We made our way out of town and on to the road home.  It was dark by now and traffic moving toward Cork City was bumper to bumper.  We noticed advertisements for a horse show in a village between Cork City and Springfield Castle for that particular Sunday.  We saw horse trailers galore in that steady stream of headlight-blinding traffic.  It didn’t let up.  We kept thinking that the farther we got away from the city, the better the traffic would be.  We thought that when we passed the village where the horse show was being held, the traffic would lighten up.  It didn’t.

As the traffic thinned a little, we began seeing cars flashing their lights at us, giving us signals to slow down. Low and behold, on one of the few wide highways in this region of Ireland we ran smack into a huge herd of cattle.  I thought that one of them was going to walk right up and over the car.  They were big cows that stood much taller than the car!  I’ve seen the romantic scenes in movies or in advertisements about Ireland when the starry-eyed lovers are stopped in the middle of a country lane by a flock of sheep.  But really!!!  Cows!!!!  And in the dark of night!!!  Really!!!!

Cows in the Road!

Cows in the Road!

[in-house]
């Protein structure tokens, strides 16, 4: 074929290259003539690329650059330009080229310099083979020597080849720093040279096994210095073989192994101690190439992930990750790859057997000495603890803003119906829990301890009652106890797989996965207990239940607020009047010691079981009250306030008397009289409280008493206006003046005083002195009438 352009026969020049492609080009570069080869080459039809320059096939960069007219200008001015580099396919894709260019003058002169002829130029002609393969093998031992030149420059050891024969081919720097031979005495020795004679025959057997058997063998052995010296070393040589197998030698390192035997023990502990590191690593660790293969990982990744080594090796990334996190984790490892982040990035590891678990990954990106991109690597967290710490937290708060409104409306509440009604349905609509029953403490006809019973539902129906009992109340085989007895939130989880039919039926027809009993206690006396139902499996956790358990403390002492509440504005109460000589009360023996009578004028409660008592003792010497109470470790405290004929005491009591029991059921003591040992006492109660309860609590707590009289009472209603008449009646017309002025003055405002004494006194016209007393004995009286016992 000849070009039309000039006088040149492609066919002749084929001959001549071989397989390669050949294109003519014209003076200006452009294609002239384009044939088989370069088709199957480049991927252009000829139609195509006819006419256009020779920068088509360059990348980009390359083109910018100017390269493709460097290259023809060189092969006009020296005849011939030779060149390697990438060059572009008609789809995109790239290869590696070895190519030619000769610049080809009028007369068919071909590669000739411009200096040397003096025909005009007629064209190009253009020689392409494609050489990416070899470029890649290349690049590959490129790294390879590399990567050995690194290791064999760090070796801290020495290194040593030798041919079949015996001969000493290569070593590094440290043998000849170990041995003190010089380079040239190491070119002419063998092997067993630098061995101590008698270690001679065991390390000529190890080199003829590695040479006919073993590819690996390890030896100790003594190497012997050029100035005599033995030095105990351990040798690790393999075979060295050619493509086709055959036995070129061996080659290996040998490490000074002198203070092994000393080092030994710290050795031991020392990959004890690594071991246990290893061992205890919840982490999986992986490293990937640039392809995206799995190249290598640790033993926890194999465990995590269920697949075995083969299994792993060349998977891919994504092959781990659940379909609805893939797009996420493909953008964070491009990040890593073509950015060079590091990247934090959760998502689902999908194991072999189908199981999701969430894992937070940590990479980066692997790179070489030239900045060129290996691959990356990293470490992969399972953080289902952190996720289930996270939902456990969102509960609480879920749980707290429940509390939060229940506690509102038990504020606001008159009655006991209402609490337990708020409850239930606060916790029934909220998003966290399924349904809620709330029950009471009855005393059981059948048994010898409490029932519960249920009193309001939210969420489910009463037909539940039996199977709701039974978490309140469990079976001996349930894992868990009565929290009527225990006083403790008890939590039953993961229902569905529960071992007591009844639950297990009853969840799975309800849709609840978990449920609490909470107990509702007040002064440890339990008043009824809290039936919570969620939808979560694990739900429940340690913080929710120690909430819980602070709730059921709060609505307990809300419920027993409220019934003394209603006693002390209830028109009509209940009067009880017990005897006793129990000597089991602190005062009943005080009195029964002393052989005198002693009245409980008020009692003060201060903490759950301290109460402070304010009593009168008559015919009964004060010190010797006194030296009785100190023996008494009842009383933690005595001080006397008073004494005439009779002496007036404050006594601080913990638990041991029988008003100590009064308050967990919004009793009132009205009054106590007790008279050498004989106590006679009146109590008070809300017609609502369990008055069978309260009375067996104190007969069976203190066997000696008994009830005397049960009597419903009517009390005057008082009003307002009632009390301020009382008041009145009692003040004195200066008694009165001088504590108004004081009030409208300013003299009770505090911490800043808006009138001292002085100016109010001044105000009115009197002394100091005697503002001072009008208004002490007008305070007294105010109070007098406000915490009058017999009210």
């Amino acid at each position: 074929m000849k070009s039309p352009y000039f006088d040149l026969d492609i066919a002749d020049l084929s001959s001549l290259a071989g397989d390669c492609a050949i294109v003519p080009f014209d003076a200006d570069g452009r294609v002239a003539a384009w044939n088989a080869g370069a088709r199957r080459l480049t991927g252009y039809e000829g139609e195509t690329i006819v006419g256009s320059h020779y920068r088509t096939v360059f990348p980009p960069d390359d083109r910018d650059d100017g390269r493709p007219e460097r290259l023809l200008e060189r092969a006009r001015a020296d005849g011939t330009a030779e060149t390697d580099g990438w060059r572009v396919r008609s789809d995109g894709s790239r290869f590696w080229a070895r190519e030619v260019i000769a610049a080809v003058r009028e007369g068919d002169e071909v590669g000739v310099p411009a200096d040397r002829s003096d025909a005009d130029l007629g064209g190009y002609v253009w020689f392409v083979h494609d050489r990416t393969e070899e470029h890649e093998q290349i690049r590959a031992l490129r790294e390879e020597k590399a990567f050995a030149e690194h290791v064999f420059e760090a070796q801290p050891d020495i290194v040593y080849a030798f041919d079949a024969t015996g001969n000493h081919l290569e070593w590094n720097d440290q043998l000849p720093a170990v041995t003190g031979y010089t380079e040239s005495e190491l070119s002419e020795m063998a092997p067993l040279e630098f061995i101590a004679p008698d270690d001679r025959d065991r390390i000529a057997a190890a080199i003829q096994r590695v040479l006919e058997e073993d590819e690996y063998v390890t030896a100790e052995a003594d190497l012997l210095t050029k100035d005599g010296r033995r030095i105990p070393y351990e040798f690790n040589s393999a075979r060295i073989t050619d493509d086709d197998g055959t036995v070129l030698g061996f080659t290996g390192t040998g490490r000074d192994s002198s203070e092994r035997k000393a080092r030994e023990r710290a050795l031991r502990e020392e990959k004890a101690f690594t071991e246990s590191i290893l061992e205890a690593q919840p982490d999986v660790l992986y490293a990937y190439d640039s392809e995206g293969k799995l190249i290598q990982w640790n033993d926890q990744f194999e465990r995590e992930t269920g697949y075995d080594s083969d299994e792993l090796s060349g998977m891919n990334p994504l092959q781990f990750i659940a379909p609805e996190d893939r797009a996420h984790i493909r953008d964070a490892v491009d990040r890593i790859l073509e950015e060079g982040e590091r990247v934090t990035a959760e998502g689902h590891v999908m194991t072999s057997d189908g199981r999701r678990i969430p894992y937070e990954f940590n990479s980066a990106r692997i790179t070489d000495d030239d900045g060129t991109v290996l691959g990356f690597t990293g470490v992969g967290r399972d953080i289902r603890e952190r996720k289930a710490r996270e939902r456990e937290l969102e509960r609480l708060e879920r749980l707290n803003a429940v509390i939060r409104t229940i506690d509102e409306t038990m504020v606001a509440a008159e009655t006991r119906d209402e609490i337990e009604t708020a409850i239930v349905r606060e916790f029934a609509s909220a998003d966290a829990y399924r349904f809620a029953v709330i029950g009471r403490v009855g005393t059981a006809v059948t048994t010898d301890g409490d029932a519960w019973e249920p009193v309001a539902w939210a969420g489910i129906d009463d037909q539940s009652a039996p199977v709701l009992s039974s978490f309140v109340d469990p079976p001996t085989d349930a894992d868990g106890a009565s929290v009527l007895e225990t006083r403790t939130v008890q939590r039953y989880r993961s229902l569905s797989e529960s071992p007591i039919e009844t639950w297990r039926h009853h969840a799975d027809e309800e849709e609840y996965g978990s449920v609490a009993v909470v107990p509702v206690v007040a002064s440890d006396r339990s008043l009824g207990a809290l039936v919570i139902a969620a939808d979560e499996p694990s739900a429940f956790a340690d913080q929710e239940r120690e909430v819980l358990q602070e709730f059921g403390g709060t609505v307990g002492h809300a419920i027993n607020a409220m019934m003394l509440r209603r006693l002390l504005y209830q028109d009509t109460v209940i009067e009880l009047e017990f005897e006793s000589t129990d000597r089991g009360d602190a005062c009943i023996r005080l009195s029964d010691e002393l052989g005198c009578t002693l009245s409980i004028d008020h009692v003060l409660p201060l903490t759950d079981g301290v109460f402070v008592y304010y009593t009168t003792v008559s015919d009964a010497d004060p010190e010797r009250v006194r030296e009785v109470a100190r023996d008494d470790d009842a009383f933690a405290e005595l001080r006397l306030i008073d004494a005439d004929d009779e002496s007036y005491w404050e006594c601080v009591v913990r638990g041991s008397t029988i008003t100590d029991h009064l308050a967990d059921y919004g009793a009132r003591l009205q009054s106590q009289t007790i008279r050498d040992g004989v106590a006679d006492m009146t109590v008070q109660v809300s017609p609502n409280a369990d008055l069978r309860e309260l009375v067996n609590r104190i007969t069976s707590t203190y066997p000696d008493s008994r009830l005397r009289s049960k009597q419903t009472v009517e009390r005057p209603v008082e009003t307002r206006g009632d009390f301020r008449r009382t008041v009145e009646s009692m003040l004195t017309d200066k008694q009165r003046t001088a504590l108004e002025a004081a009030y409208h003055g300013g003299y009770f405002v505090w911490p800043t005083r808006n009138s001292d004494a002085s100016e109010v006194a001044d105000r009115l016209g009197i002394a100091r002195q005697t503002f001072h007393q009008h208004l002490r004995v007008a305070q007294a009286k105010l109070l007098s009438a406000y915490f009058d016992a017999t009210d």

Hurling, ancient Gaelic and of Irish origin, is played in other countries but Ireland is the only country that has national teams, administered by the Gaelic Athletic Association (GAA).  The game has prehistoric origins and has been played for over 3,000 years.  It is thought to be the world’s fastest field team game. It is a mix of hockey, lacrosse and baseball with a little football-like scoring thrown in for good measure.  One point is scored if you hurl the ball between the crossbars and three points are scored if you hurl it into the net.  Go to this YouTube site to see it in action:

The 2013 All-Ireland Senior Hurling Championship was the 126th playing of the championship since it was established in 1887. The championship began on May 5 and ended on September 28 when Clare won against Cork.




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Penelope Moseley